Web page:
From the pen of The Cunning Artificer.

portrait, bearded chap with a pipe To all Discettes,

I greet you well.

Whilst imbibing the odd pint with young master Rood, he asked me if I would put some message for your edification and delight in this humble publication.

It was recorded by those present, who still had the vestige of a brain cell left, that I concurred, agreed, said yes, and would he marry me and have my children.

You must understand, we had been drinking. Drinking rather more than was possibly wise. We had, to put it into some form that you dear gentle folk would understand, "Dwelt too long in the Temple of Bacchus".

Now normally I do not drink - at least, not to excess; indeed thanks to the "special effects" engendered by the bucketload of prescribed drugs I imbibe on a daily basis, I am a relative stranger to the grape and grain. So after a mere ten pints or more of Abbot Ale (5.5 percent) one feels rather pissed. But on the basis that the noble Rood would be delving into his little purse, and that Karen was not only gracing the occasion with her presence but also wearing a very fetching little black number that gave me an idea for a rather special piece of sculpture, I agreed on the proviso that we would not be long, I could have a pickled egg and crisps, and we could make it the Gardener's Arms because I still had a slate there and the beer was good.

Picture of candle with the shield of the Assassains Guild moulded on the front. Isobel was very good about it and said she would carry on making the candles, take the dog for a walk, and have supper ready, and insisted we took Tom (a fruit of the loin) to see I didn't get into trouble. Tom, for those of you who do not know him, is one of the brigade; you know, those bright bastards who have brains the size of small planets, speak to each other in tongues, know the position of every comma in the whole Discworld series, and can't tie their shoelaces. He had told his dear mother that their gatherings took place in Christian Science reading rooms, and being a scholarly band avoided the demon drink in favour of Dandelion & Burdock and a meaningful interface across the ether.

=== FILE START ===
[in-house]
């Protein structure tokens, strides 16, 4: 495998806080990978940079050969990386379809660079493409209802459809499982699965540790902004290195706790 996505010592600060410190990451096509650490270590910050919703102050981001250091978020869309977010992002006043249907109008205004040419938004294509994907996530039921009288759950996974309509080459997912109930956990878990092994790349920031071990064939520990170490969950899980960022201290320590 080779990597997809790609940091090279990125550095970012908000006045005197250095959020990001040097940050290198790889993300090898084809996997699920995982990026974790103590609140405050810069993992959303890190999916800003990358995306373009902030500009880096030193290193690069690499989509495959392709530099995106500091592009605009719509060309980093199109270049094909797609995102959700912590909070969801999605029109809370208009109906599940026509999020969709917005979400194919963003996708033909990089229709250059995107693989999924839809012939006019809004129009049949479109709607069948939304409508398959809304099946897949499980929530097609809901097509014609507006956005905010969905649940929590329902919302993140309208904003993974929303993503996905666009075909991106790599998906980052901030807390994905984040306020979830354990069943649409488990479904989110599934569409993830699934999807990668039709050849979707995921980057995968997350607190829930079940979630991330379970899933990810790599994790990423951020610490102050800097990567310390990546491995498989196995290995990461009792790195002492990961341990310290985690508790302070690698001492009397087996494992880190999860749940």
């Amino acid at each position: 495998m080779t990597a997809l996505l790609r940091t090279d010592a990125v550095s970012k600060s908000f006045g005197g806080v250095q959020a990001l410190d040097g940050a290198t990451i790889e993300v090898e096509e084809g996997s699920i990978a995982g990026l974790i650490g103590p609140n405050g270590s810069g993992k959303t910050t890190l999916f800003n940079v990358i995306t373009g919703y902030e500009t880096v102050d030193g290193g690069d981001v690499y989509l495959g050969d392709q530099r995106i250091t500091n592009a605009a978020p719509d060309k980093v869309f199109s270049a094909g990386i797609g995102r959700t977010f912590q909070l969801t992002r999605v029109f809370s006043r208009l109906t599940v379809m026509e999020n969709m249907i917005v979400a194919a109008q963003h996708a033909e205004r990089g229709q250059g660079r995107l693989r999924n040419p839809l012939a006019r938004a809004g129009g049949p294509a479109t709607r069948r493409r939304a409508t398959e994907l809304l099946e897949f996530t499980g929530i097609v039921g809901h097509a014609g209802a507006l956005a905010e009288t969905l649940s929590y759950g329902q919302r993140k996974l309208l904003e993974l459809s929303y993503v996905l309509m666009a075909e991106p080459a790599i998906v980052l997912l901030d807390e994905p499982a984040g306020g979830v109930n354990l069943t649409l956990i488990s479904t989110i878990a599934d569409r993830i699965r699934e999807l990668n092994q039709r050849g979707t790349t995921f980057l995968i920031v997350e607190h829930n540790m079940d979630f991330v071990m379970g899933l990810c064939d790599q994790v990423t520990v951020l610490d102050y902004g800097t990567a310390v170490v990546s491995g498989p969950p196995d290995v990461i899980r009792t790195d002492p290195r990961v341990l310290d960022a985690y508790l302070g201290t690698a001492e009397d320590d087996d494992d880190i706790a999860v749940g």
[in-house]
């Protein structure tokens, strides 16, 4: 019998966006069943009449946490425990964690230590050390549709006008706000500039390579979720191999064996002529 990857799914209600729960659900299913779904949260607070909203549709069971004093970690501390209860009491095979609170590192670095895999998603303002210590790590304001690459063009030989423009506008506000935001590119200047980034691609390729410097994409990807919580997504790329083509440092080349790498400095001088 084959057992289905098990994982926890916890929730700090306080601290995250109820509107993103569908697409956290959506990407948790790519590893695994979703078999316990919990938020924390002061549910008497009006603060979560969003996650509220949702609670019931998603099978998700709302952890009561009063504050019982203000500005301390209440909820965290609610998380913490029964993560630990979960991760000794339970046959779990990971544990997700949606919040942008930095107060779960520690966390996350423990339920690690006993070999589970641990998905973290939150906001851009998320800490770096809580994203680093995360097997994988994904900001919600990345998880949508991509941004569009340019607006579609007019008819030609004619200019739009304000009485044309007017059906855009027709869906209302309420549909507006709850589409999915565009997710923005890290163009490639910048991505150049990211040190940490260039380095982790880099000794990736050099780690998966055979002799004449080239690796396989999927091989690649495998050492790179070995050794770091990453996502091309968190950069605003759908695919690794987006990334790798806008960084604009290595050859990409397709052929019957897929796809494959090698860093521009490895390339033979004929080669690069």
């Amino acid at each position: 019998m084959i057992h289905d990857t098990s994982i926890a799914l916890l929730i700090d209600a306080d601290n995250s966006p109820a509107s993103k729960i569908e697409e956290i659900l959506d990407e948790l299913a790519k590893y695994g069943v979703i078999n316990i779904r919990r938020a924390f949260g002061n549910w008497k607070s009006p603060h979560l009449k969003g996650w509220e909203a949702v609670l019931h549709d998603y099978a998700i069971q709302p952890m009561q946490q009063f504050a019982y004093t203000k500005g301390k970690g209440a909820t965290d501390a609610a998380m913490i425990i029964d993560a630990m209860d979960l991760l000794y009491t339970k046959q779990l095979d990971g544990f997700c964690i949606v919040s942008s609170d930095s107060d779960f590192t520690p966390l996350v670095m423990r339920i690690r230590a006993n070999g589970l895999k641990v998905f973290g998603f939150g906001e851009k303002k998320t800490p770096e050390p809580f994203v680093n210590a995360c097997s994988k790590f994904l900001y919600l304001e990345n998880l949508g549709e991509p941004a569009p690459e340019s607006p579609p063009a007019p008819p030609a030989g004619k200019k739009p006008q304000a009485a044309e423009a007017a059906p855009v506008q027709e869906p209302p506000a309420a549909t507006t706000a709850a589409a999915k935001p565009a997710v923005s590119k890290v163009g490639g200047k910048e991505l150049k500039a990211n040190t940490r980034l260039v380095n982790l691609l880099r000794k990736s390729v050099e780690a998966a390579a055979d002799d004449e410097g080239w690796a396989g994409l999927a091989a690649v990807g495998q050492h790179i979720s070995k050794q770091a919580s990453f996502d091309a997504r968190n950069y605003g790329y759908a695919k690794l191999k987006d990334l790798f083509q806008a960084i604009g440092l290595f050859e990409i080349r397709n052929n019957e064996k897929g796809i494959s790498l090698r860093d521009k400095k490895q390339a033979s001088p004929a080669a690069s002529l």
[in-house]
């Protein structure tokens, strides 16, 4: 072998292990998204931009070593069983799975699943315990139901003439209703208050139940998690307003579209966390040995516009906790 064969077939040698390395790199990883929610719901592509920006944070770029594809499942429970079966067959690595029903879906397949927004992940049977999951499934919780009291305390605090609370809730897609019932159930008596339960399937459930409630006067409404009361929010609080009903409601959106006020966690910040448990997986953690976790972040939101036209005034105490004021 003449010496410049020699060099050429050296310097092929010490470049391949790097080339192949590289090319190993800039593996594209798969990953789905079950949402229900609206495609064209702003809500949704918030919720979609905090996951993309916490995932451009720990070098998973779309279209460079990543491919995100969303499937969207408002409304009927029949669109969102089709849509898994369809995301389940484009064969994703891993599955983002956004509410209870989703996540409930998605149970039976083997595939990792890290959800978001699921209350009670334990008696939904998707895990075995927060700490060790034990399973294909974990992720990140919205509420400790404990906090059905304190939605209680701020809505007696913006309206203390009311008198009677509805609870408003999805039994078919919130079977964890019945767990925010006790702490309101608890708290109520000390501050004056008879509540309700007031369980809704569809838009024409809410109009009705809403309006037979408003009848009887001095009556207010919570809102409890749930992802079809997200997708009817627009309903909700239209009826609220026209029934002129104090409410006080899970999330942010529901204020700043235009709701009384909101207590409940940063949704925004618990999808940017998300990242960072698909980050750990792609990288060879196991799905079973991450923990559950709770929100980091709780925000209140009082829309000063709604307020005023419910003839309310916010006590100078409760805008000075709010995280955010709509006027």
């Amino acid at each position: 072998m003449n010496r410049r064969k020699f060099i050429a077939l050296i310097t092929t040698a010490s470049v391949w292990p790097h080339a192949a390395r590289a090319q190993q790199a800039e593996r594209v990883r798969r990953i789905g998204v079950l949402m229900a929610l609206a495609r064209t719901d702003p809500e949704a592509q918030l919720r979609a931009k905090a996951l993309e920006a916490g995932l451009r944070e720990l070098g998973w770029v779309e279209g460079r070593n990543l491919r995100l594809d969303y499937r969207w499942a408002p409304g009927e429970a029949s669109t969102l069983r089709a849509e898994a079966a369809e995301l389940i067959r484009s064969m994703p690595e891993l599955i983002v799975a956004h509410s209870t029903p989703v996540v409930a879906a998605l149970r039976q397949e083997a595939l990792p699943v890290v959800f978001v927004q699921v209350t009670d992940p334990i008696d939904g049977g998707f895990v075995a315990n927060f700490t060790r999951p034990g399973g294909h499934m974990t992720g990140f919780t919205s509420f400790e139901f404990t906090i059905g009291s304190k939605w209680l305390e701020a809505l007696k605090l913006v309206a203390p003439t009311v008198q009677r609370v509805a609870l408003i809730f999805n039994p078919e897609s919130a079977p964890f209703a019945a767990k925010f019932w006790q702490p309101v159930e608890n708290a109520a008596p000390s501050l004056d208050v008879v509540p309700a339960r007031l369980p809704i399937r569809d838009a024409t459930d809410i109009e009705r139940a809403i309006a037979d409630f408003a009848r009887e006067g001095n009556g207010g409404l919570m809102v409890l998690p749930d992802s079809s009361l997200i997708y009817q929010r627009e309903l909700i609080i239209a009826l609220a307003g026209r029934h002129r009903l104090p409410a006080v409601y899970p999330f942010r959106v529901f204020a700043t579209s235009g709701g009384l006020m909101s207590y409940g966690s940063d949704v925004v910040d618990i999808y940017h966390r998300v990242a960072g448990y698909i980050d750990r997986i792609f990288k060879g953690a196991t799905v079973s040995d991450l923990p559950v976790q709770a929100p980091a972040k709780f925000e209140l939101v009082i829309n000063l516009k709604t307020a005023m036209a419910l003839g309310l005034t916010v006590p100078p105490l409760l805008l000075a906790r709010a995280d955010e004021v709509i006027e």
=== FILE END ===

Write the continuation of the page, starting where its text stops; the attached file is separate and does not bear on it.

Bloody 'ell, thought I - this drunken bum along with us, it's bound to end in tears.

Dear reader, my mind is rather hazy as to a full recollection of the evening, save that several rounds later we took turns to sit in the very chair Terry used on the two occasions he has visited the pub. With awe and some trepidation, we moved aside the red plush cover that has been placed over the hallowed spot, and with a deep and meaningful lowering of the buttocks did gently perch.

All would have been well had it not been for the arrival of the lads from the wicking shed, who, having platted the last basting thong of the day and the muldging tanks still being gurnied, joined us for the evening's festivities.

We in this corner of England do cling to the old customs and country ways, such as interfering with sheep and clog-dancing. It is an old candle maker's tradition to have a clog-dancing team amongst the craftsmen, and we have no wish to break with that aspect of the craft. Therefore, we have sponsored our own team to represent us at the various wicking fairs that our trade is prone to holding every quarterday after the feast of St Agnes, the patron saint of wick dippers and tallow fondlers.

 Having spent a small fortune on the specially made dancing clogs1 we give the lads a few hours off during the night shift to practice. Anyway, in come the team, ruddy-faced with the exertion of the practice shed, ready to show off their latest triple beam step, perfected after many a gruelling hour of training under the watchful eye of Old Joe - the dancing supremo of the inter-war years, and now retired to our village. The step, or should I say sequence, is one not often seen on the dance cobbles these days, and it's only thanks to Old Joe that we can ever hope to replicate it. The steps are said to represent the triumph of man's intellect over his base instincts. This theme is acted out within the dance, culminating in the speeding legs and clog-laden feet of the dancers describing a thirty-degree arch over the cobbles in close proximity to the other team's members, which for some reason, known only to the clog-dancing fraternity, is called a "Flying Bobbitt".

Anyway, this was their plan, until the lovely Karen hove into view through the clouds of tobacco smoke. They lost not only their rhythm, but their composure, stance, and in little Jim's case his dancing truss, which flew fifteen feet across the room to land, still steaming, in Mrs Drubbet's gin. Chaos. Embarrassment. Drinks all round, and me making the absurd promise to write something nice for dear old Rood.

So, here it is:


Well, that's it - back to the wicking shed for me.

Regards to you all,


1For those that are not familiar with this rather esoteric footwear, dancing clogs have five fewer cleats than the working variety, and are therefore quicker on the turn and lighter by some six pounds in weight.

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August 1997